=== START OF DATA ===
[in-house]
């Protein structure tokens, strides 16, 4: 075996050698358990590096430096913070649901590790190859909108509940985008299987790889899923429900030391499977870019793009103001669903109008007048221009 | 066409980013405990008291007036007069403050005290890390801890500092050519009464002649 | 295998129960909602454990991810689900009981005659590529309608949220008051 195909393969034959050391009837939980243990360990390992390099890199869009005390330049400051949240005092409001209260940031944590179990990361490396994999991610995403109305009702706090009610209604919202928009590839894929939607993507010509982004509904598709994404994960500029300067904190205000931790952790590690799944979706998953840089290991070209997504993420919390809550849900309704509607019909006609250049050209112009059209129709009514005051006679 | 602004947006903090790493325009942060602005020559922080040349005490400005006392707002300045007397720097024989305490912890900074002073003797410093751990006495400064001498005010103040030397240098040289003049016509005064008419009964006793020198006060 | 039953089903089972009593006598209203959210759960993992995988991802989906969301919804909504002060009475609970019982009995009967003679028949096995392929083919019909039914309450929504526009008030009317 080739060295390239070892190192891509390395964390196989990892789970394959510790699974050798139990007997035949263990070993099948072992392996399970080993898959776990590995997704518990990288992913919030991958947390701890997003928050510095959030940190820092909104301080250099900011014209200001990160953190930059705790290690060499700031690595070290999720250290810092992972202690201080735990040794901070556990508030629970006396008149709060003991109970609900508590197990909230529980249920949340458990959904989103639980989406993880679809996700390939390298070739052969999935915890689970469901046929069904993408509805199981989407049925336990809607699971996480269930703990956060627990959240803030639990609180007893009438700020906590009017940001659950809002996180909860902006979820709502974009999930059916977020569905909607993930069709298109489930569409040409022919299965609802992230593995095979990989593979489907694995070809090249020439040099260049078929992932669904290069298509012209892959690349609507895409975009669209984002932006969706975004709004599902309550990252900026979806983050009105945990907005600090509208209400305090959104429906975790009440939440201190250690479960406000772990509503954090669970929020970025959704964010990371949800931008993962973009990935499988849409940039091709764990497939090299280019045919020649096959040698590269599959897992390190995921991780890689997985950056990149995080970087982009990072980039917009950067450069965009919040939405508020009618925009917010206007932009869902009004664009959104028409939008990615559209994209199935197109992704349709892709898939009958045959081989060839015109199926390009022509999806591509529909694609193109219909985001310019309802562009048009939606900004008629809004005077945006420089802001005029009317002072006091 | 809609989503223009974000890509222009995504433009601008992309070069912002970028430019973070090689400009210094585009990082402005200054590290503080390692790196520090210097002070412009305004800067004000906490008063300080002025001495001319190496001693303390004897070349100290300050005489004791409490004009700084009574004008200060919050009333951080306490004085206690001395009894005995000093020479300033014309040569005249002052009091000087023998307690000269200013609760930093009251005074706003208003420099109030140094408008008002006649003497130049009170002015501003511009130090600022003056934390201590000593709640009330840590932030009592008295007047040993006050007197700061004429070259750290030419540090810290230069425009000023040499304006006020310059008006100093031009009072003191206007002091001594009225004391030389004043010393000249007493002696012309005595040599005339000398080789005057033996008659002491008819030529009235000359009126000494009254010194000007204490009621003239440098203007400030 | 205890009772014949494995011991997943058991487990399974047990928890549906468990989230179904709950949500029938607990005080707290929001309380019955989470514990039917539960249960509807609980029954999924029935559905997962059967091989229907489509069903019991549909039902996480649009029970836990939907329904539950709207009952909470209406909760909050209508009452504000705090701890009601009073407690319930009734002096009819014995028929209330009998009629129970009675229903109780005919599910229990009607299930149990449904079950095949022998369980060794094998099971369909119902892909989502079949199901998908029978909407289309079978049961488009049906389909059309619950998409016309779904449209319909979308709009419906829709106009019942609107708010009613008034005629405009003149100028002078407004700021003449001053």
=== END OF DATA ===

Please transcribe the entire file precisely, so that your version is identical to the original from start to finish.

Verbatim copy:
[in-house]
């Protein structure tokens, strides 16, 4: 075996050698358990590096430096913070649901590790190859909108509940985008299987790889899923429900030391499977870019793009103001669903109008007048221009 | 066409980013405990008291007036007069403050005290890390801890500092050519009464002649 | 295998129960909602454990991810689900009981005659590529309608949220008051 195909393969034959050391009837939980243990360990390992390099890199869009005390330049400051949240005092409001209260940031944590179990990361490396994999991610995403109305009702706090009610209604919202928009590839894929939607993507010509982004509904598709994404994960500029300067904190205000931790952790590690799944979706998953840089290991070209997504993420919390809550849900309704509607019909006609250049050209112009059209129709009514005051006679 | 602004947006903090790493325009942060602005020559922080040349005490400005006392707002300045007397720097024989305490912890900074002073003797410093751990006495400064001498005010103040030397240098040289003049016509005064008419009964006793020198006060 | 039953089903089972009593006598209203959210759960993992995988991802989906969301919804909504002060009475609970019982009995009967003679028949096995392929083919019909039914309450929504526009008030009317 080739060295390239070892190192891509390395964390196989990892789970394959510790699974050798139990007997035949263990070993099948072992392996399970080993898959776990590995997704518990990288992913919030991958947390701890997003928050510095959030940190820092909104301080250099900011014209200001990160953190930059705790290690060499700031690595070290999720250290810092992972202690201080735990040794901070556990508030629970006396008149709060003991109970609900508590197990909230529980249920949340458990959904989103639980989406993880679809996700390939390298070739052969999935915890689970469901046929069904993408509805199981989407049925336990809607699971996480269930703990956060627990959240803030639990609180007893009438700020906590009017940001659950809002996180909860902006979820709502974009999930059916977020569905909607993930069709298109489930569409040409022919299965609802992230593995095979990989593979489907694995070809090249020439040099260049078929992932669904290069298509012209892959690349609507895409975009669209984002932006969706975004709004599902309550990252900026979806983050009105945990907005600090509208209400305090959104429906975790009440939440201190250690479960406000772990509503954090669970929020970025959704964010990371949800931008993962973009990935499988849409940039091709764990497939090299280019045919020649096959040698590269599959897992390190995921991780890689997985950056990149995080970087982009990072980039917009950067450069965009919040939405508020009618925009917010206007932009869902009004664009959104028409939008990615559209994209199935197109992704349709892709898939009958045959081989060839015109199926390009022509999806591509529909694609193109219909985001310019309802562009048009939606900004008629809004005077945006420089802001005029009317002072006091 | 809609989503223009974000890509222009995504433009601008992309070069912002970028430019973070090689400009210094585009990082402005200054590290503080390692790196520090210097002070412009305004800067004000906490008063300080002025001495001319190496001693303390004897070349100290300050005489004791409490004009700084009574004008200060919050009333951080306490004085206690001395009894005995000093020479300033014309040569005249002052009091000087023998307690000269200013609760930093009251005074706003208003420099109030140094408008008002006649003497130049009170002015501003511009130090600022003056934390201590000593709640009330840590932030009592008295007047040993006050007197700061004429070259750290030419540090810290230069425009000023040499304006006020310059008006100093031009009072003191206007002091001594009225004391030389004043010393000249007493002696012309005595040599005339000398080789005057033996008659002491008819030529009235000359009126000494009254010194000007204490009621003239440098203007400030 | 205890009772014949494995011991997943058991487990399974047990928890549906468990989230179904709950949500029938607990005080707290929001309380019955989470514990039917539960249960509807609980029954999924029935559905997962059967091989229907489509069903019991549909039902996480649009029970836990939907329904539950709207009952909470209406909760909050209508009452504000705090701890009601009073407690319930009734002096009819014995028929209330009998009629129970009675229903109780005919599910229990009607299930149990449904079950095949022998369980060794094998099971369909119902892909989502079949199901998908029978909407289309079978049961488009049906389909059309619950998409016309779904449209319909979308709009419906829709106009019942609107708010009613008034005629405009003149100028002078407004700021003449001053």